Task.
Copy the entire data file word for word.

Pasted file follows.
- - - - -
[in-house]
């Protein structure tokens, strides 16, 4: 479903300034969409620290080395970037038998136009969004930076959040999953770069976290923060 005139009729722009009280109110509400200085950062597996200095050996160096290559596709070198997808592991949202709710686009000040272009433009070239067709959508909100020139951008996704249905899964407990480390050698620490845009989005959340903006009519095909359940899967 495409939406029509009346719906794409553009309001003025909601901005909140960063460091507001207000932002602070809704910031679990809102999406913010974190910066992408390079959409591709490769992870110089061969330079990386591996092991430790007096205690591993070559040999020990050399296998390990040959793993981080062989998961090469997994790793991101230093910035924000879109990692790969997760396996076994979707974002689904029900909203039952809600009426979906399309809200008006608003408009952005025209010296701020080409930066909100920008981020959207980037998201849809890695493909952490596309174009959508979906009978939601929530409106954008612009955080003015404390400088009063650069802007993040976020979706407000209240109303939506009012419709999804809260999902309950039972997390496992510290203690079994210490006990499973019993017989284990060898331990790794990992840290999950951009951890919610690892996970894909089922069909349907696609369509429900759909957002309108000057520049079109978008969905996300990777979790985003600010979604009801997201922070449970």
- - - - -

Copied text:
[in-house]
């Protein structure tokens, strides 16, 4: 479903300034969409620290080395970037038998136009969004930076959040999953770069976290923060 005139009729722009009280109110509400200085950062597996200095050996160096290559596709070198997808592991949202709710686009000040272009433009070239067709959508909100020139951008996704249905899964407990480390050698620490845009989005959340903006009519095909359940899967 495409939406029509009346719906794409553009309001003025909601901005909140960063460091507001207000932002602070809704910031679990809102999406913010974190910066992408390079959409591709490769992870110089061969330079990386591996092991430790007096205690591993070559040999020990050399296998390990040959793993981080062989998961090469997994790793991101230093910035924000879109990692790969997760396996076994979707974002689904029900909203039952809600009426979906399309809200008006608003408009952005025209010296701020080409930066909100920008981020959207980037998201849809890695493909952490596309174009959508979906009978939601929530409106954008612009955080003015404390400088009063650069802007993040976020979706407000209240109303939506009012419709999804809260999902309950039972997390496992510290203690079994210490006990499973019993017989284990060898331990790794990992840290999950951009951890919610690892996970894909089922069909349907696609369509429900759909957002309108000057520049079109978008969905996300990777979790985003600010979604009801997201922070449970």